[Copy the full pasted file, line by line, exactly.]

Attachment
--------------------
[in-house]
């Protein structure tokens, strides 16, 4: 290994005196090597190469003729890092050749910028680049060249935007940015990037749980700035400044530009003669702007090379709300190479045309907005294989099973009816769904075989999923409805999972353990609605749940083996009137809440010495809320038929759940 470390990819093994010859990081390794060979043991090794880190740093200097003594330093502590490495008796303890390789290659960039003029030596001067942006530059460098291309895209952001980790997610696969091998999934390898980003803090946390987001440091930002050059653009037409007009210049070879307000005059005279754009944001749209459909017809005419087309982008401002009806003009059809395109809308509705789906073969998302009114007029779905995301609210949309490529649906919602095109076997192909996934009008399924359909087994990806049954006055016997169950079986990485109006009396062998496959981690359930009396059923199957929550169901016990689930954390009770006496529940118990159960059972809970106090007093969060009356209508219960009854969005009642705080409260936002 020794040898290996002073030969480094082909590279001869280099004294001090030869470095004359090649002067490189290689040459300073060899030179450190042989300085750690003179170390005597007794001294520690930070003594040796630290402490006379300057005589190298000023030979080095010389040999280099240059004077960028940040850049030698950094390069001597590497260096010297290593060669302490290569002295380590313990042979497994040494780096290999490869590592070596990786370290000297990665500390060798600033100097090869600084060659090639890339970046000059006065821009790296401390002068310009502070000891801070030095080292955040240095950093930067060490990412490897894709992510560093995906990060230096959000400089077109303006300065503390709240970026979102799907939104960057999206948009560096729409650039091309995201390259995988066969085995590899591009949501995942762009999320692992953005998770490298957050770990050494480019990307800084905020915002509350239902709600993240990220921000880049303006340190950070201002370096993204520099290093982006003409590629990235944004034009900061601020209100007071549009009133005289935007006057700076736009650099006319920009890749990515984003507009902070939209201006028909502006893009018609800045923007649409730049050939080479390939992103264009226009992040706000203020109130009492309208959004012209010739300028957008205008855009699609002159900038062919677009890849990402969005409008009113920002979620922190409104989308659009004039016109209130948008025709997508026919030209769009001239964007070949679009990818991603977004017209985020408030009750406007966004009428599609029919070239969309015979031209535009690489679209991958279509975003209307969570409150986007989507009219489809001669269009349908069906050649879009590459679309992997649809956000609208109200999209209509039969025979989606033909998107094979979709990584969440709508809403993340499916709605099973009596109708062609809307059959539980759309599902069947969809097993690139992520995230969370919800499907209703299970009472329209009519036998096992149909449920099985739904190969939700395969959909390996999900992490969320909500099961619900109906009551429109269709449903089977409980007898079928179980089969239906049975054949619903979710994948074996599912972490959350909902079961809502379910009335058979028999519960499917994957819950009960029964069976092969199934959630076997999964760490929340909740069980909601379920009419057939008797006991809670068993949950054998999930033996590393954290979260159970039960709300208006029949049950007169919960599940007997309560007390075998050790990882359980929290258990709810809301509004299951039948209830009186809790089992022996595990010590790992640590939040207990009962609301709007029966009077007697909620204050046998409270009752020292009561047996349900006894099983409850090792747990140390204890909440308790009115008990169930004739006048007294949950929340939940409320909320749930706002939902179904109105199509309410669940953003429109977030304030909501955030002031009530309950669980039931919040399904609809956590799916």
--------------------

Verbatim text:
[in-house]
């Protein structure tokens, strides 16, 4: 290994005196090597190469003729890092050749910028680049060249935007940015990037749980700035400044530009003669702007090379709300190479045309907005294989099973009816769904075989999923409805999972353990609605749940083996009137809440010495809320038929759940 470390990819093994010859990081390794060979043991090794880190740093200097003594330093502590490495008796303890390789290659960039003029030596001067942006530059460098291309895209952001980790997610696969091998999934390898980003803090946390987001440091930002050059653009037409007009210049070879307000005059005279754009944001749209459909017809005419087309982008401002009806003009059809395109809308509705789906073969998302009114007029779905995301609210949309490529649906919602095109076997192909996934009008399924359909087994990806049954006055016997169950079986990485109006009396062998496959981690359930009396059923199957929550169901016990689930954390009770006496529940118990159960059972809970106090007093969060009356209508219960009854969005009642705080409260936002 020794040898290996002073030969480094082909590279001869280099004294001090030869470095004359090649002067490189290689040459300073060899030179450190042989300085750690003179170390005597007794001294520690930070003594040796630290402490006379300057005589190298000023030979080095010389040999280099240059004077960028940040850049030698950094390069001597590497260096010297290593060669302490290569002295380590313990042979497994040494780096290999490869590592070596990786370290000297990665500390060798600033100097090869600084060659090639890339970046000059006065821009790296401390002068310009502070000891801070030095080292955040240095950093930067060490990412490897894709992510560093995906990060230096959000400089077109303006300065503390709240970026979102799907939104960057999206948009560096729409650039091309995201390259995988066969085995590899591009949501995942762009999320692992953005998770490298957050770990050494480019990307800084905020915002509350239902709600993240990220921000880049303006340190950070201002370096993204520099290093982006003409590629990235944004034009900061601020209100007071549009009133005289935007006057700076736009650099006319920009890749990515984003507009902070939209201006028909502006893009018609800045923007649409730049050939080479390939992103264009226009992040706000203020109130009492309208959004012209010739300028957008205008855009699609002159900038062919677009890849990402969005409008009113920002979620922190409104989308659009004039016109209130948008025709997508026919030209769009001239964007070949679009990818991603977004017209985020408030009750406007966004009428599609029919070239969309015979031209535009690489679209991958279509975003209307969570409150986007989507009219489809001669269009349908069906050649879009590459679309992997649809956000609208109200999209209509039969025979989606033909998107094979979709990584969440709508809403993340499916709605099973009596109708062609809307059959539980759309599902069947969809097993690139992520995230969370919800499907209703299970009472329209009519036998096992149909449920099985739904190969939700395969959909390996999900992490969320909500099961619900109906009551429109269709449903089977409980007898079928179980089969239906049975054949619903979710994948074996599912972490959350909902079961809502379910009335058979028999519960499917994957819950009960029964069976092969199934959630076997999964760490929340909740069980909601379920009419057939008797006991809670068993949950054998999930033996590393954290979260159970039960709300208006029949049950007169919960599940007997309560007390075998050790990882359980929290258990709810809301509004299951039948209830009186809790089992022996595990010590790992640590939040207990009962609301709007029966009077007697909620204050046998409270009752020292009561047996349900006894099983409850090792747990140390204890909440308790009115008990169930004739006048007294949950929340939940409320909320749930706002939902179904109105199509309410669940953003429109977030304030909501955030002031009530309950669980039931919040399904609809956590799916």